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Our Opinion: Help on the farm

July 27, 2001

Farmers throughout the state will soon be getting a break from the place many might least have expected it: the state of California budget.

The state budget, signed Thursday by Gov. Gray Davis, reduces the tax on farm equipment from about 7.75 percent to about 2.75 percent, although the actual rate depends on the city in which the equipment is purchased. That tax break will not only help the farming industry, which is huge here, but will help prop up our ag equipment industry, which is no small part of our economy in the Imperial Valley, either.

Farmers, Imperial Valley farmers in particular, have been struggling in recent years with bad to mediocre markets, relatively high costs of labor, the ramifications of the North American Free Trade Agreement, cumbersome regulations and more. The tax reduction will be one step toward farmers righting themselves financially.

While a simple sales tax reduction may not seem like a major thing, most farm equipment is tremendously expensive, and farmers will pay thousands of dollars less for most big pieces of equipment thanks to the tax cut. Such savings will prod more farmers to buy new equipment, which will help equipment dealers. And now the business for such equipment will stay in California rather than going to other states, 38 of which have no taxes on sales of farm equipment. No less money will be delivered to local cities as a result of the plan, since the tax reduction will come from the state's portion of the money, not the municipalities' in which the implements are sold.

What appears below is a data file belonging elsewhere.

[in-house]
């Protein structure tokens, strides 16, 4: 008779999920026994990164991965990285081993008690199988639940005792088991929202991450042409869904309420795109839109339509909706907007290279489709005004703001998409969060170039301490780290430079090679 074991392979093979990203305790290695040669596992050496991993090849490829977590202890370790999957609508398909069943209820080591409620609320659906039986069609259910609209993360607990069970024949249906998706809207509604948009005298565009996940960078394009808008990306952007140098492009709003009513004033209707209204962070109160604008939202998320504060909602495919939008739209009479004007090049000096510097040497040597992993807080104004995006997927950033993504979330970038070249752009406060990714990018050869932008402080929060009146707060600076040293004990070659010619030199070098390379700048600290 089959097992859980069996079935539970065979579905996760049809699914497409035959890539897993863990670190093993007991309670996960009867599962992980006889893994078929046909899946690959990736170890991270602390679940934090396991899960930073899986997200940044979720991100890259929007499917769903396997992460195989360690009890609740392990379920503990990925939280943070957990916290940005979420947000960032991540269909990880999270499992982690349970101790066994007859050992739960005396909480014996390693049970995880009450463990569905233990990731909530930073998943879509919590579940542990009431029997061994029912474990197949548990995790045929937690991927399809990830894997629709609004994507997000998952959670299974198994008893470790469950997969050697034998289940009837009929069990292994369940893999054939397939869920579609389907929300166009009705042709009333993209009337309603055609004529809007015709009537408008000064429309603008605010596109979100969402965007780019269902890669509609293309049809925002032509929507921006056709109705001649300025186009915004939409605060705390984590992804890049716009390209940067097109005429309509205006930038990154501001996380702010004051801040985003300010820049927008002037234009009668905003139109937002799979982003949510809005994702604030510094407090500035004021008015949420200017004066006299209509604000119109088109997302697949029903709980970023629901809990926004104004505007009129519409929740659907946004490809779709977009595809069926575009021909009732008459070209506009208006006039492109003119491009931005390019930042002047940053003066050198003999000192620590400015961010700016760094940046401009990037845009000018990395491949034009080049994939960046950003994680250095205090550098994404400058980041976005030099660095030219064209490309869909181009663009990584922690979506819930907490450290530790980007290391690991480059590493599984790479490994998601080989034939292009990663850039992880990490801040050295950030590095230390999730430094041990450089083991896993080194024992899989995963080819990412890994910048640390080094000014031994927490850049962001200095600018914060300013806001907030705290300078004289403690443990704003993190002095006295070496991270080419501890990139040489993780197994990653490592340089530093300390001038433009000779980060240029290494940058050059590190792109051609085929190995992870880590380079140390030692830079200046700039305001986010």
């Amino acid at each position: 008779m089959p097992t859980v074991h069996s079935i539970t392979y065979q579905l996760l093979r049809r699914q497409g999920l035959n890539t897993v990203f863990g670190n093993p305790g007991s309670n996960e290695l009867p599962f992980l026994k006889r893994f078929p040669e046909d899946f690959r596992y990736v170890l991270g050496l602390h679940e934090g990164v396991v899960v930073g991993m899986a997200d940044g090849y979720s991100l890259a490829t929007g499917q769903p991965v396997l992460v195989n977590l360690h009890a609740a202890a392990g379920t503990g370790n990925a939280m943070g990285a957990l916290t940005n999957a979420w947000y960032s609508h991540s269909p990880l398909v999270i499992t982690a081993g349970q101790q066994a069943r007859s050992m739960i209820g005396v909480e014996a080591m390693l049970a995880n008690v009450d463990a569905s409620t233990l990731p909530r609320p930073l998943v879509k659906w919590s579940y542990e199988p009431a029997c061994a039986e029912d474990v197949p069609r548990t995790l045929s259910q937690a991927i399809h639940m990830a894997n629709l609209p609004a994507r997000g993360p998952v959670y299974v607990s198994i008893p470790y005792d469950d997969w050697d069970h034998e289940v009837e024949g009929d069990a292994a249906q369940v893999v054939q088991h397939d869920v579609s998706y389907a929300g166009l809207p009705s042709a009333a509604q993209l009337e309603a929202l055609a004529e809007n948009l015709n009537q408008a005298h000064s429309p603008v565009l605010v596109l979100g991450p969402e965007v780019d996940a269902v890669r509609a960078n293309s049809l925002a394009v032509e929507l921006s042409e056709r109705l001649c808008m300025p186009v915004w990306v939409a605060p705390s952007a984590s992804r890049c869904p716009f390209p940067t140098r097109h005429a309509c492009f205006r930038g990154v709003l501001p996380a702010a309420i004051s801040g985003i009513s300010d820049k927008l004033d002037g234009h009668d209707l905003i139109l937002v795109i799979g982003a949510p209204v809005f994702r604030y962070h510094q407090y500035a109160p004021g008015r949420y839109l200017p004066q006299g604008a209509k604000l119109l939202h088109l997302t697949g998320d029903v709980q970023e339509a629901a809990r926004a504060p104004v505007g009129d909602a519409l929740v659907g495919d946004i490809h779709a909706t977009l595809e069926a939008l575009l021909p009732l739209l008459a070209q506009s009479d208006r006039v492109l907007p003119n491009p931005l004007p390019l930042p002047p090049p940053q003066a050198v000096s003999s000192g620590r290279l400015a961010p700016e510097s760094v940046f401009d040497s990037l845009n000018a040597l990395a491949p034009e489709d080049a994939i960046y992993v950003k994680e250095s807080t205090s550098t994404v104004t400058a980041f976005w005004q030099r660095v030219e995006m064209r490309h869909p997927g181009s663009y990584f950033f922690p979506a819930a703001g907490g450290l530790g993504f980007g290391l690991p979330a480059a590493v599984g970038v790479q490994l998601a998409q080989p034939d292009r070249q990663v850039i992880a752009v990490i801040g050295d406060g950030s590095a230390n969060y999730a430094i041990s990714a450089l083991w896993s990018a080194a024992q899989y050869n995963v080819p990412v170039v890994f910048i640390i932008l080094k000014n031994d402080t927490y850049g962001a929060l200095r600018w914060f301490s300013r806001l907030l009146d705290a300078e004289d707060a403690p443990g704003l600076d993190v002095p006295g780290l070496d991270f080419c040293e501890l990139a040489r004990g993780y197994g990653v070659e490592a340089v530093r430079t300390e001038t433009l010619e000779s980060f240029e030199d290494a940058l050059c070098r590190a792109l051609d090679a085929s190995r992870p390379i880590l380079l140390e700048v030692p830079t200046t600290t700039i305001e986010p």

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Farmers may have to soon buy lots of new tractors and other motorized farm implements if state emission standards get even stricter. The state air pollution control board is considering tougher standards that may make much of what is used in the fields obsolete. We hope that doesn't happen and we hope for a reasonable standard, but farmers are going to need new equipment sooner or later, so the tax cut will be helpful no matter what standards are set.

And who gets credit for this good news? Farmers, farm equipment salespeople and their allies, who lobbied state legislators to give the ag industry a much-deserved break.

Farming still faces major obstacles in California, but reducing the price of farm implements is one way to make a rough road a bit smoother.

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